Ground Zero in Manhattan.
Ground Zero in Manhattan. - 
Listen To The Story

SCOTT JAGOW: Monday is September 11th. It's been five years. The area near Ground Zero has slowly been coming back to life. New York City moved things along by issuing $8 billion in Liberty Bonds. These were tax-free loans from Congress with very low interest rates. They given to developers as an incentive to build. But critics say small business and affordable housing got left out. Bettina Damiani is with the group, Good Jobs New York.

BETTINA DAMIANI: The process of Liberty Bonds seemingly looked like it was a very political process. The most powerful, the most well-connected developers in this city are the ones that got access to Liberty Bonds. Our concern is that the way federal resources were allocated after 9/11 didn't take into consideration the needs of small- and medium-size businesses.

Chinatown, for example. The garment industry in Chinatown was devastated after 9/11. Yet, no companies in Chinatown have had access to Liberty Bonds. This could have been an opportunity to strengthen and firm up an industry that creates jobs for low- and middle-income folks.

JAGOW: Well, some people would argue that you need these kind of big companies to get things going, to get the development underway.

DAMIANI: No one's arguing that. Certainly, the redevelopment of Lower Manhattan and New York City's economy relies on large corporations conducting their business here. The question is, after 9/11, what firms and what companies had better access to capital and resources to help them rebuild.

Did Goldman Sachs ever really threaten to leave Lower Manhattan? Was that taken into consideration? These are companies that have strong ties to New York and never really threatened to leave New York.

JAGOW: Well, what's the problem here and the issue of affordable housing in that area? Were there people wanting to build affordable housing who wanted these Liberty Bonds and couldn't get them?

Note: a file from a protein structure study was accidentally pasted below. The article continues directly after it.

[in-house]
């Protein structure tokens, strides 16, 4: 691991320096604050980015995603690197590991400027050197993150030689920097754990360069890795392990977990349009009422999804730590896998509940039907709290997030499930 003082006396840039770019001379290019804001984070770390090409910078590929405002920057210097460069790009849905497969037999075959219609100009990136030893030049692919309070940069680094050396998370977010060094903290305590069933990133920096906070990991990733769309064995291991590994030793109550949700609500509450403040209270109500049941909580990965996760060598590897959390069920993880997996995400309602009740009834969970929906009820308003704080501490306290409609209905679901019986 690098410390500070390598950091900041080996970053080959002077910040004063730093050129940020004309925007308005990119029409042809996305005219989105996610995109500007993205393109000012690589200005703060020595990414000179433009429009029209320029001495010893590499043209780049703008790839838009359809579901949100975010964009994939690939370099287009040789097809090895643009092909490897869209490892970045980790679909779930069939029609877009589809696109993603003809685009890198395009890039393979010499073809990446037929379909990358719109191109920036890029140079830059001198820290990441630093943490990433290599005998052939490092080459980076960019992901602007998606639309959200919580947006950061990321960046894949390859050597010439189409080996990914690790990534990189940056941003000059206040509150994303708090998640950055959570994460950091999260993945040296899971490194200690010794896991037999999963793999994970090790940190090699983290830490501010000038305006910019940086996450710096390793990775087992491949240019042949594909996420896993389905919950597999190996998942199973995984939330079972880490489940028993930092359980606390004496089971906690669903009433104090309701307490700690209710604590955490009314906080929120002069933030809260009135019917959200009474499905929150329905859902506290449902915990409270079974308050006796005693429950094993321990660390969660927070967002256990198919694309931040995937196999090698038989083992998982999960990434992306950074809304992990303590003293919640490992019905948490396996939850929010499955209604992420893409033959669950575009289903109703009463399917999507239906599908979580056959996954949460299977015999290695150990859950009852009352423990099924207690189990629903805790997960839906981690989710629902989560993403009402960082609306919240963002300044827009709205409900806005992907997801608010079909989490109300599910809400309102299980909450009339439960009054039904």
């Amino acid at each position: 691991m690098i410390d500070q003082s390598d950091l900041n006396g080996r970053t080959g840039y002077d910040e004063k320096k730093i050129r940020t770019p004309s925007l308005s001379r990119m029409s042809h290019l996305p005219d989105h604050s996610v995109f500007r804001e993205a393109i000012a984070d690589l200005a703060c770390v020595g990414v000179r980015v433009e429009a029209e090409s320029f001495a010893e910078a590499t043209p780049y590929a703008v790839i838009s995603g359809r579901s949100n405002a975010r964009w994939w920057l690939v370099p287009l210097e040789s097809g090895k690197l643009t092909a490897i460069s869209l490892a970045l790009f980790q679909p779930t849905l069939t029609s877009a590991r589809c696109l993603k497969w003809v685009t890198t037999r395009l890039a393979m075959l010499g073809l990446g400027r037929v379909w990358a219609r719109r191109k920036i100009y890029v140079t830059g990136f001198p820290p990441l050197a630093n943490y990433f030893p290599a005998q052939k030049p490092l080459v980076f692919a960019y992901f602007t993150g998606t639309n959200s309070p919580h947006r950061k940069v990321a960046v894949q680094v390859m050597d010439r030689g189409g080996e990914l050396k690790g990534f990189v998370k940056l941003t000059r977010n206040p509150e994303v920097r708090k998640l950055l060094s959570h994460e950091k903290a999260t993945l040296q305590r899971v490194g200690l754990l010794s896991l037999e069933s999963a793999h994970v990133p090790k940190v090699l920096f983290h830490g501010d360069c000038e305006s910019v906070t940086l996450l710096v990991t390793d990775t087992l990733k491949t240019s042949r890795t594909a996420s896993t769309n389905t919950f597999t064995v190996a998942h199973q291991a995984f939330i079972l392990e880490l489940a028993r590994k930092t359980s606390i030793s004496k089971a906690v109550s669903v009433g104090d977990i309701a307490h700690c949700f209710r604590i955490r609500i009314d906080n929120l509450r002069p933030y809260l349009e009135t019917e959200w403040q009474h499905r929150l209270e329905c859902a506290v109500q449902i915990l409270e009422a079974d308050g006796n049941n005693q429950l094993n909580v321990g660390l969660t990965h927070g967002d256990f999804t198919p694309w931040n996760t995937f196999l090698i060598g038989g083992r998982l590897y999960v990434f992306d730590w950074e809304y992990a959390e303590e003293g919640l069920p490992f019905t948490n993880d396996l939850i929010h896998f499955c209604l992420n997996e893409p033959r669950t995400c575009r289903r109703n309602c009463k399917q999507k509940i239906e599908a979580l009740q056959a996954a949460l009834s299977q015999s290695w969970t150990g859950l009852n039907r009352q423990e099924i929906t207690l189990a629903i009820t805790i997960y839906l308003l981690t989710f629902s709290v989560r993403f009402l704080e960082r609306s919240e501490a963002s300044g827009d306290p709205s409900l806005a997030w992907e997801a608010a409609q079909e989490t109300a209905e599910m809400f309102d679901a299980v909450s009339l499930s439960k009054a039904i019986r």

DAMIANI: I think the issue here was that these bonds were not directed towards the type of companies or organizations that build affordable housing. This really was about getting stuff built shortly after 9/11 and I think few people would argue that that would have been an important aspect of this program. But, what wasn't happening was looking at the long-term view of how building this type of housing is going to impact not only Lower Manhattan but the needs of the average worker in New York City. The type of people that we saw on television after 9/11. We saw firefighters and cops and teachers and emergency personnel. You can't expect cops and teachers and firefighters to live in a $1,600, $1,700 a month studio. It's unrealistic and really, frankly, it's unfair.

JAGOW: Were those people living in that area before 9/11?

DAMIANI: In areas of the Lower Eastside was a bit more diverse, certainly. The area around TriBeca, as you probably know, has become very hip. But that doesn't mean that we should rebuild Lower Manhattan without those people in mind. Especially if we're going to be using federal resources.

JAGOW: Bettina Damiani is with Good Jobs New York.